The answer is a recipe that generated the following convoluted question: Which entity should or could pay for a $1 million sewer line to serve the new middle school: a, the Bristol, Tennessee, city government, b, the Sullivan County school system or c, the Sullivan County government.
Director Schools Evelyn Rafalowski took a proposal to allow the school system to spend $1 million in fund balance on a sewer line that would serve the new East Middle, which is slated to open in January of 2020. However, at a commission work session commissioners balked at the plan and asked it be “rolled” or delayed, and the next day County Attorney Dan Street said three commissioners talked with him about the 1996 sewer agreement among the county, Bristol, Bluff City and Kingsport.
IS AGREEMENT STILL GOOD?
After reviewing the 1996 document for the first time in years, Street explained at a school board retreat Thursday, the county attorney came to the conclusion that the county would have a good legal argument that Bristol should pay for the line to serve Sullivan East Middle, which under the low bid is to cost about $1 million. However, Board of Education member Matthew Spivey, a private attorney, asked if the commission would be willing to go ahead and let the school system move forward with the sewer project using the school system fund balance, with the explicit understanding that if the county sought and got sewer line payment from the East line the county would give that to the school system.
Street said he’s sure the commission would do that but said the school board should have faith.
Another issue some school board members and others have asked is whether a 4-inch line is large enough. However, East Middle School architect Dineen West of Cain Rash West Architects said the plans for the 4-inch sewer line have been approved by Bristol sewer engineers and that the line is sized to serve the middle school, Sullivan East High and up to 50 homes or small businesses that might tie on in the future.
Under the 25-year sewer agreement, which sunsets itself April 23, 2021, the county would pay for sewer trunk line designated in the agreement as 10 inches or larger, while the cities would pay for sewer collection lines designated in the agreement as those 8 inches or smaller.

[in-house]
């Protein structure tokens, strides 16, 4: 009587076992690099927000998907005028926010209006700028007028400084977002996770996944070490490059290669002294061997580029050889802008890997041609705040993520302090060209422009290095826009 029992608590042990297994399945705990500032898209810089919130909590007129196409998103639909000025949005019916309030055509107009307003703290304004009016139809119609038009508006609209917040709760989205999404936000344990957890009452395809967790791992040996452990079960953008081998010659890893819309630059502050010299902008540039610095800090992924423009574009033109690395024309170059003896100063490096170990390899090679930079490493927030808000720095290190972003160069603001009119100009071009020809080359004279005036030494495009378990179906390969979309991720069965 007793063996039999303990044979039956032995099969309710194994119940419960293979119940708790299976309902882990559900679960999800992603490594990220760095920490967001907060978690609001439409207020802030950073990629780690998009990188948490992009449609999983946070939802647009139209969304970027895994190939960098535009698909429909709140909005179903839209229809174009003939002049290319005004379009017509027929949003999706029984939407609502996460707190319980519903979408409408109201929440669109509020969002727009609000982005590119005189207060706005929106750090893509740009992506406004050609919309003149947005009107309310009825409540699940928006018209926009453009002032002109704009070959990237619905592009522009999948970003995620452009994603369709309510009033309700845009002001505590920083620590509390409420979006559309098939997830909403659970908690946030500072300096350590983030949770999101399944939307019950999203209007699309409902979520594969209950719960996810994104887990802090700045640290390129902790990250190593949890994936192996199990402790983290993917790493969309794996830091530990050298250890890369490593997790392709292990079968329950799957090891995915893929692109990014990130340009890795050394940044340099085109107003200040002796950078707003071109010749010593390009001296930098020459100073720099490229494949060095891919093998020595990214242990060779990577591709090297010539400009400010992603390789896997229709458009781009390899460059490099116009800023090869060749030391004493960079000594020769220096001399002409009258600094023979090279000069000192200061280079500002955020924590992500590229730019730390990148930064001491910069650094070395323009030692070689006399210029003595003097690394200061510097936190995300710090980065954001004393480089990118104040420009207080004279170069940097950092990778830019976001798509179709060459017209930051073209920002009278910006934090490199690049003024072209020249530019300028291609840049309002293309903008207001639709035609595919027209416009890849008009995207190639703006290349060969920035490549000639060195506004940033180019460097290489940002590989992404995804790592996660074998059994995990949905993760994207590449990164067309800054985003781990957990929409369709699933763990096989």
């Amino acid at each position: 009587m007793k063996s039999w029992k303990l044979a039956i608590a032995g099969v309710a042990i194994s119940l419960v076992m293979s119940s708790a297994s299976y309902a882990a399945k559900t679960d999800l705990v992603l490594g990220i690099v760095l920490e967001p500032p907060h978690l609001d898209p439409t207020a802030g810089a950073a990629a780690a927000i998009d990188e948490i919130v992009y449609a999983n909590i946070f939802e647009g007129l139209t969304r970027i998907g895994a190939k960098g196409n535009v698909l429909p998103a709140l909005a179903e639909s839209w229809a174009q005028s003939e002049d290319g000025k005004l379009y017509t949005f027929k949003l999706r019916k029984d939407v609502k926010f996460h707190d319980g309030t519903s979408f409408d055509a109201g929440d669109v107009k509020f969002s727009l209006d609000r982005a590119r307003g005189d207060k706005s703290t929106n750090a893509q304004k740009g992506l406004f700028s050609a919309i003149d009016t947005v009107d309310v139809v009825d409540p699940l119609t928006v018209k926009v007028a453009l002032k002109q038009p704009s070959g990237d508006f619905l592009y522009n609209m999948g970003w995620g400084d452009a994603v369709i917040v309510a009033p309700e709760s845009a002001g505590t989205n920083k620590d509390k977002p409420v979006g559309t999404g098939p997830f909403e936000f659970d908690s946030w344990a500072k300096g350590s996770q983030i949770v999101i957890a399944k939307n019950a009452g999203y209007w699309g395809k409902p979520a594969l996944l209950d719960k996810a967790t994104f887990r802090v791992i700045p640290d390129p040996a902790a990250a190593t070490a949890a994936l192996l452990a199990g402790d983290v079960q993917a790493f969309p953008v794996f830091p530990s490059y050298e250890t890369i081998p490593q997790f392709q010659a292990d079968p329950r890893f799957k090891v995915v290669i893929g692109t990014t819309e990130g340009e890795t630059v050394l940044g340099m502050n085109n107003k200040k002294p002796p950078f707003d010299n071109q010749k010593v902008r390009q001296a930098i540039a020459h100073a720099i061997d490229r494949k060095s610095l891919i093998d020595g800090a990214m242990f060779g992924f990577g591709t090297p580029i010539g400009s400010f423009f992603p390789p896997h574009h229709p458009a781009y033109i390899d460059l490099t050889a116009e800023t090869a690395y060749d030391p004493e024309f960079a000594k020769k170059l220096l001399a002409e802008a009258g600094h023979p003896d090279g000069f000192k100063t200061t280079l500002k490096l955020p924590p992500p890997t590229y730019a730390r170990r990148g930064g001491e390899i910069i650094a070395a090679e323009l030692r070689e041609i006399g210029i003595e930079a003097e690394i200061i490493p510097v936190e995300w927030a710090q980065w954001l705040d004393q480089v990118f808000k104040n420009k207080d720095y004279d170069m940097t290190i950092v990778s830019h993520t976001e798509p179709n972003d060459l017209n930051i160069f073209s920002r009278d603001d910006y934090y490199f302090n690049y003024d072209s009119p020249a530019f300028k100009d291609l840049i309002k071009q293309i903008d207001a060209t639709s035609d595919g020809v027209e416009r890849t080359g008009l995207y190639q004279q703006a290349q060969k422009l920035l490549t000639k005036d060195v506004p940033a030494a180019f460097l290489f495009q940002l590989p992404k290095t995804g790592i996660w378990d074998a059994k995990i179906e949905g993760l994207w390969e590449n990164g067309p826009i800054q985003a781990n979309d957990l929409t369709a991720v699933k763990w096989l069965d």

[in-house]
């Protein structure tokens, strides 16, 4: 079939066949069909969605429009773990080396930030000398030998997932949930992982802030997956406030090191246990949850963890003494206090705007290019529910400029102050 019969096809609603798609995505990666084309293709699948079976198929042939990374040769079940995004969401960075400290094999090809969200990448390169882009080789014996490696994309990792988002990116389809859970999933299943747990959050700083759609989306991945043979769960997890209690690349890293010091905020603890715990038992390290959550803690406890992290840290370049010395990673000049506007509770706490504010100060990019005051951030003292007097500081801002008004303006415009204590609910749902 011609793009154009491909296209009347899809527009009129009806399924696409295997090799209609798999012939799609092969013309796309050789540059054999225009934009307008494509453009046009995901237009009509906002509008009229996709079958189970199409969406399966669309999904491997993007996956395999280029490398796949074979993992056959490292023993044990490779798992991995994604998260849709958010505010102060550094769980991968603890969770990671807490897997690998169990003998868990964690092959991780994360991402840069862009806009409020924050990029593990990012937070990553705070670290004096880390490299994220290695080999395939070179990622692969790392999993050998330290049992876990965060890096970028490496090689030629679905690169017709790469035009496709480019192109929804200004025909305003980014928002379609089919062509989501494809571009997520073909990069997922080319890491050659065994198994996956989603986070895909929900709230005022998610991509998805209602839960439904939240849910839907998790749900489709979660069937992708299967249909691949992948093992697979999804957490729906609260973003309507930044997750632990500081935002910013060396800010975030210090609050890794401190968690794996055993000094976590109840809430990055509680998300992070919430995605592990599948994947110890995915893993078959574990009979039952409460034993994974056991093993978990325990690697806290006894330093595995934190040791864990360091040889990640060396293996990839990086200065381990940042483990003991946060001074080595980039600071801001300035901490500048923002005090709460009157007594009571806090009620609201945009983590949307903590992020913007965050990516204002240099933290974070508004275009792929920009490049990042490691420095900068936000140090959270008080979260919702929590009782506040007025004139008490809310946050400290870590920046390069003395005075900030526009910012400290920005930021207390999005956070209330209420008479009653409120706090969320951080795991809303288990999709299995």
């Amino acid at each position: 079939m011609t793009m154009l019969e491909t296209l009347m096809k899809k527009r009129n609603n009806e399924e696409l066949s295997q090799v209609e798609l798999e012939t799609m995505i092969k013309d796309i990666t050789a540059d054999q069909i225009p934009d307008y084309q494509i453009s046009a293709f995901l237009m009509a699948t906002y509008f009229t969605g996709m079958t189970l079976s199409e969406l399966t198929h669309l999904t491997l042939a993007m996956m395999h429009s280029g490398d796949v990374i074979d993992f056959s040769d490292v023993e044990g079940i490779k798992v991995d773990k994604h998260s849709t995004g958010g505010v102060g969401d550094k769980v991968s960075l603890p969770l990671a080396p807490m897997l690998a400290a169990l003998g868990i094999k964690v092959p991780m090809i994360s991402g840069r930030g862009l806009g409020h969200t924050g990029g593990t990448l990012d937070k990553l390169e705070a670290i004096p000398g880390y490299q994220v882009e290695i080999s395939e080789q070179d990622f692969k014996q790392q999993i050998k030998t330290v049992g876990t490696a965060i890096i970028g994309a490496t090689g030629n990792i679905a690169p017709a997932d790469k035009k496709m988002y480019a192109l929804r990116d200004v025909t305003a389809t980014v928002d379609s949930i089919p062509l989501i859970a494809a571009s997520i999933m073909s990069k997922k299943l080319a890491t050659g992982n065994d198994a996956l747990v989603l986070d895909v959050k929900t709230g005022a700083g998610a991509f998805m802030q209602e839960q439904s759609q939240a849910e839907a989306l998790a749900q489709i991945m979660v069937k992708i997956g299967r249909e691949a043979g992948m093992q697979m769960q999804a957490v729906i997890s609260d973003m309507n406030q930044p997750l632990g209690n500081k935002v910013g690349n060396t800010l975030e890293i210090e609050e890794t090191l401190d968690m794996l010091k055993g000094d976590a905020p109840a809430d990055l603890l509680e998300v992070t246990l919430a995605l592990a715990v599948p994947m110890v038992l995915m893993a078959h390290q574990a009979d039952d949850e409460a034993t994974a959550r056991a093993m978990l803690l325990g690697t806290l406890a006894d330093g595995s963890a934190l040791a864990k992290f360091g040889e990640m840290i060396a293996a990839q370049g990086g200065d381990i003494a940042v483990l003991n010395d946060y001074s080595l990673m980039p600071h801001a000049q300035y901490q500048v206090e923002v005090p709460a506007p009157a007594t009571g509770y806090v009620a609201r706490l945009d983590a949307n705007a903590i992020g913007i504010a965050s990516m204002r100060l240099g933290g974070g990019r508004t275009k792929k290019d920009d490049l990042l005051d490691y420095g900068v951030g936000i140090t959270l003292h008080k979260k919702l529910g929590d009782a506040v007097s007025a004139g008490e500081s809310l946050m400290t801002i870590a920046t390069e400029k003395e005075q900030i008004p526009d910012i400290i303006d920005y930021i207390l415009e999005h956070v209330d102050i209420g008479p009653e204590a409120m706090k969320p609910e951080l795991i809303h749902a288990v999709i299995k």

Street said he’s heard that some folks argue the agreement is no longer in effect, but said he could find nothing in the agreement that would nullify it. Although, he admitted that the “smart-growth” annexation law that came along after the agreement negated most of the reasoning for it since that law allowed cities to annex freely into non-city areas of the county. That law, in turn, was superceded by another law that pretty much put a halt to annexations by cities except by request or referendum.
WHAT DID AGREEMENT DO?
In a nutshell, the agreement pushed by then-County Executive Gil Hodges as a 1994 campaign promise and agreed to by the three cities says that the county will pay for trunk lines anywhere in the county, including inside the cities, and the cities would pay for sewer collection lines anywhere in the county, including the non-incorporated areas.
The idea was the county gave up its claim to having party ownership of the city sewer plants since the county had helped get federal sewer grants used to improve and enlarge those plants. It came during the “annexation wars” that raged in the late 1980s and early 1990s, events that pitted the county against the cities and vice versa. Even cities against one another when two or even three would try to annex overlapping parcels such as happened among Bristol, Bluff City and Johnson City in the Piney Flats community.
The 1996 agreement specifically includes Sullivan County Schools, although the school system was not a party to the agreement under which the county spent $20 million on trunk lines, with the last one listed from 2006.
Street said that if the county tried to force Bristol to pay for the East feeder line, the cities then could try to force the county to pay for past, current or future trunk line projects. Member Mark Ireson said he thinks that the agreement is open ended when it comes to cities being responsible for collection lines but that the county was responsible for trunk lines only by agreement. Street said regular joint meetings, called for the in the agreement to hash out trunk line projects, apparently ended around 2006.
Either way, Spivey wondered out loud why the school system should be paying for the line when the agreement says sewer lines are to be funded by the county or cities. At least, he said, the commission in December should approve the school system using its fund balance to pay for the East sewer line.